POGO workers in Parañaque subject to monitoring amid coronavirus scare – official

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Metro Manila (CNN Philippines, February 4)— The local government of Parañaque— where several Philippine offshore gaming operators are located— will ramp up its monitoring measures for service workers amid the novel coronavirus (2019-nCoV) scare in the region.

Metropolitan Manila Development Authority (MMDA) General Manager Jojo Garcia said local authorities will check on Chinese POGO workers manifesting flu-like symptoms—especially those with history of travel to Wuhan, the epicenter of the virus’ outbreak.

“They already identified a certain place, condominium. They'll go there; they'll get a check, quarantine if kailangan talaga, kung meron bang (it is needed, if there are) reports,” Garcia told CNN Philippines’ The Source on Tuesday.

“What we're talking about is ano bang kumpanya na maraming Chinese na galing doon... kaya sila 'yung people na imo-monitor natin kasi galing sila doon,” he added.

[Translation: What we’re talking about are the companies which have many Chinese workers from the area. They will be the ones monitored if they came from there.]

Parañaque Mayor Edwin Olivarez meanwhile said there are no suspected coronavirus cases in the city, which hosts 19 POGO offices with 6,000 to 7,000 workers.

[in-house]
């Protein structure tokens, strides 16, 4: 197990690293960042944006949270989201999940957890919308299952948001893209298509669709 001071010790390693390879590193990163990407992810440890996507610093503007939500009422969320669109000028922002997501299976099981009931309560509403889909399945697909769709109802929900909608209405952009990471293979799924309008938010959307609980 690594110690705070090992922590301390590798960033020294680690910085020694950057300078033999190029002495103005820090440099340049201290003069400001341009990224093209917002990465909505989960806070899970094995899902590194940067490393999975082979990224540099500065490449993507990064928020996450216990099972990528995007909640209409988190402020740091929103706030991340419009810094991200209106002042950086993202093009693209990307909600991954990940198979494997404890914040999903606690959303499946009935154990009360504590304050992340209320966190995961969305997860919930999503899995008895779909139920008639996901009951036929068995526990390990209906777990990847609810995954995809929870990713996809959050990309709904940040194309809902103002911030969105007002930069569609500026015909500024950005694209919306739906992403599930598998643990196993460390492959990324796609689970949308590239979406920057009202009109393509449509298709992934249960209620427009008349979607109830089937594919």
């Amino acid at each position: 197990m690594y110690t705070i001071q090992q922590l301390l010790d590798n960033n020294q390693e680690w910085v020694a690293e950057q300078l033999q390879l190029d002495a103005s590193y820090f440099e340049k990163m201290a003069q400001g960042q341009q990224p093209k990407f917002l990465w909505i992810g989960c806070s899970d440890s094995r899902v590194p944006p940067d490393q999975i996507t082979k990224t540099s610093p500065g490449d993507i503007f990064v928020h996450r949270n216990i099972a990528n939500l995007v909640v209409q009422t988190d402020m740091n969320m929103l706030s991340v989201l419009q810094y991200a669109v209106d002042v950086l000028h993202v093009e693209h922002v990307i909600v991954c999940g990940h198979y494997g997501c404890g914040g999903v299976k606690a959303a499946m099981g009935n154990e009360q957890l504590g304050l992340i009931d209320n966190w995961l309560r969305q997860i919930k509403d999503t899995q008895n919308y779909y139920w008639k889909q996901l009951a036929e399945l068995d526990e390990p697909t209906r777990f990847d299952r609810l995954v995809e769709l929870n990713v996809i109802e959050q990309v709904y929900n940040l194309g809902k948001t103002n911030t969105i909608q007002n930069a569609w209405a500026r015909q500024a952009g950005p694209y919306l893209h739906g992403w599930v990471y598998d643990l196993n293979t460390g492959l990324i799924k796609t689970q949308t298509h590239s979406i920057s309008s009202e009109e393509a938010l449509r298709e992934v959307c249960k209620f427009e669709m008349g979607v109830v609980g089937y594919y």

The Philippine Amusement and Gaming Corporation (PAGCOR) earlier directed gaming operators in the country to impose a 10-day quarantine on employees who will be coming from countries affected by the respiratory illness. PAGCOR said the order covers both newly-hired and returning POGO workers.

It's not clear why PAGCOR is imposing only a 10-day quarantine. Health authorities have ordered a mandatory 14-day quarantine for returning Filipinos and holders of permanent resident visa with history of travel to China.

Police to bring suspected patients to health centers?

The country's police force will also have a hand at the government's campaign against the coronavirus, Garcia noted.

The MMDA general manager said the police can "forcibly bring" patients to hospitals-- when they refuse to seek medical treatment.

"If you rememeber sa Taal, 'diba nagkaroon ng evacuation 'yan? Ayaw umalis ng mga tao, forced evacuation sila. Just the same," Garcia said.

[Translation: If you remember what happened in the Taal Volcano eruption, there was an evacuation, right? If the people do not want to leave, they will be force evacuated. Just the same.]

"Ayaw mo, kailangan bitbitin palabas diyan ng bahay mo, para mapa-check ka lang, gagawin natin 'yan," he added.

[Translation: If the patient does not want to, if he or she is needed to be escorted out of the house just to have a checkup, then we will do it.]

The Philippine National Police, for its part, has recently activiated its health team to assist government officials in combating the spread of the virus.

The novel coronavirus, which has spread to at least 27 countries and territories outside China, has left over 400 people dead in its wake. There are now over 24,000 cases listed globally, with the first death outside mainland China reported in the Philippines, and a second death recorded Tuesday in Hong Kong.

At least 105 people have been placed under observation by Philippine health officials for suspected coronavirus infection, 67 of whom are currently hospitalized.